AIBU to think Nigella has no right to feel frustrated?

(232 Posts)
GiveMumABreak Sun 23-Jun-13 21:25:01

'Nigella feels frustrated that the whole world has an opinion about something she feels is a private situation.'

'Nigella feels her hand has been forced.'

'Nigella told friends she wants to rebuild her troubled relationship with millionaire art collector Mr Saatchi and insisted: 'I am not some sort of battered wife.'

AIBU to think: She is a celebrity chef (and role model)who had her photo taken in a public place. We are shocked and concerned - not just nosey, or should the whole world just mind their own business (as she would clearly prefer)?

article here

Emilythornesbff Thu 27-Jun-13 21:58:51

And sudo yes, "how to eat" is fab.

Emilythornesbff Thu 27-Jun-13 21:57:04

I feel for her.
So much pressure on her to be seen to do the "right" thing when it is he who should be helpd accountable for his actions.
So she suffers the assau,t, the humiliation and then the criticism for not acting in a way that sets the proper example to others.it's not fair or supportive or productive.

Also, putting hands to someone's throat is a serious business. He got off extremely lightly IMHO.

I am a big fan of Nigella and her work.(not neccessarily relevant).

BasilBabyEater Thu 27-Jun-13 20:31:04

And of course one of the main ways of educating people, is bringing them face to face with the fact that women they know who they would never have associated with the stereotype of a victim of abuse, is in fact someone who has experienced abuse. But she's not going to tell them because she fears they will see her as more fragile, less competent, etc.

It's such a conundrum.

BasilBabyEater Thu 27-Jun-13 20:20:49

This is true, but how?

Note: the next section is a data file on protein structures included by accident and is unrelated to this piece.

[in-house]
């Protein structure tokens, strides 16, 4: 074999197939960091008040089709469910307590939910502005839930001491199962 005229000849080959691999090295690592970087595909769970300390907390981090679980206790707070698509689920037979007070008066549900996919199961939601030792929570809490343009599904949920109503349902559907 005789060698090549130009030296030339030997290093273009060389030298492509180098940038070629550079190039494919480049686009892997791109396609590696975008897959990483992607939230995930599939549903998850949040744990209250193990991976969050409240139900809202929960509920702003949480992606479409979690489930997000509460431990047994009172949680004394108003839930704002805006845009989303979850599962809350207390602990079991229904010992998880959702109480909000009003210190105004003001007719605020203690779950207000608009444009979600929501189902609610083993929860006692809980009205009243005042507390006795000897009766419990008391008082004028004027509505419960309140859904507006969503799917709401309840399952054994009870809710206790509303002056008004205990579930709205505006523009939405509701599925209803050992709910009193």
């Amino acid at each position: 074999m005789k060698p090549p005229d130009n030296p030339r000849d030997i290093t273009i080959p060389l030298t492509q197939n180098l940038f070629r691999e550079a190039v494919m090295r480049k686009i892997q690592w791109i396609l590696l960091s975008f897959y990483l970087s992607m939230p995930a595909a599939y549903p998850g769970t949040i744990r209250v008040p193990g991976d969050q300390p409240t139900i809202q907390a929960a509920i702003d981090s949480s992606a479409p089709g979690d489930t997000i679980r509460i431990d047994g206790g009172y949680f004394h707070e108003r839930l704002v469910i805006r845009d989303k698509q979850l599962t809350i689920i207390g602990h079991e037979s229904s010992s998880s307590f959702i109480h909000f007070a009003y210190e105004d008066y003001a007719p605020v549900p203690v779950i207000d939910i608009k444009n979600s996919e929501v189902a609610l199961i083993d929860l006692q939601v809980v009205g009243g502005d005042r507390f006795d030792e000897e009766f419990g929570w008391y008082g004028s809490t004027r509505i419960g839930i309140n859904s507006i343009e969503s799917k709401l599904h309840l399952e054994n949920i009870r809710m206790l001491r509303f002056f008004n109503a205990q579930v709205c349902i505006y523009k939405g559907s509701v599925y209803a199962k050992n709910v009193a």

Women know that if they speak out about their own abuse, people - both men and women - might treat them differently, or at least think of them differently. The shift in attitude may be subtle, but it's unmistakeable. Being honest here, I wouldn't advise any woman to be generally open with all and sundry about having experienced abuse, unless it was a completely safe space for her to do that - and society isn't a safe space for women to talk openly about their experience of male violence or any abuse, because too many people will either disbelieve them, blame them or make judgements about them which may seriously disadvantage them, either in their personal relationships or in the workplace.

For women to feel safe to talk openly about the abuse they've suffered, they need to know they're not going to be re-victimised by negative responses to that. We're nowhere near that and I don't really know what we can do about that. It's a chicken - egg situation but I don't really think we can put the onus on women to be the first one to break the circle - we need to do so much more work on educating most people about DV etc. first.

mathanxiety Thu 27-Jun-13 06:59:58

I think that has to change Basil. The only people who benefit are the abusers.

sudointellectual Wed 26-Jun-13 17:54:08

How to Eat is a great cookbook tho, Jayne. It's really good. It's got marmite sandwiches and birthday cake and menus for different sorts of occasions. And mostly the food is not madly expensive or difficult to cook, and all the recipes work. It's confident and useful in its directions for shopping, and addresses those normal anxieties of how-much-is-enough. The writing is friendly and a bit flirty and silly and fun. It might not be a useful guide to every life or lifestyle, but it's a really good cookbook.

It's not exploitative! It's not slavery, mate. It's marmite sarnies and advice on cheese. Cheese! Nigella Lawson never sold you her soul; just her opinions on cheese. Jeez.

Next week on mumsnet: Mrs Kirkham has no right to feel sorrow. We demand that Granny Delicious make a statement about her miscarriage!

BasilBabyEater Wed 26-Jun-13 16:55:12

Yes, that thing about "women shut up about violence because society will judge you worse when it knows you're a victim of it" is awful.

However, it's also true; when women tell other people how they were subjected to violence, there is a subtle change in how people perceive and treat them. That's why so many of us STFU about the violence we've experienced. sad

Wuldric Wed 26-Jun-13 00:35:01

I luff Nigella.

Think the poor kid has had a bad time of it. Ignore the wealth and concentrate on the essentials. Dodgy Dad, Mum who was a bit mad and a bit nasty, goes on to marry a lovely bloke who then dies, marries again to someone who is a bit abusive and controlling ...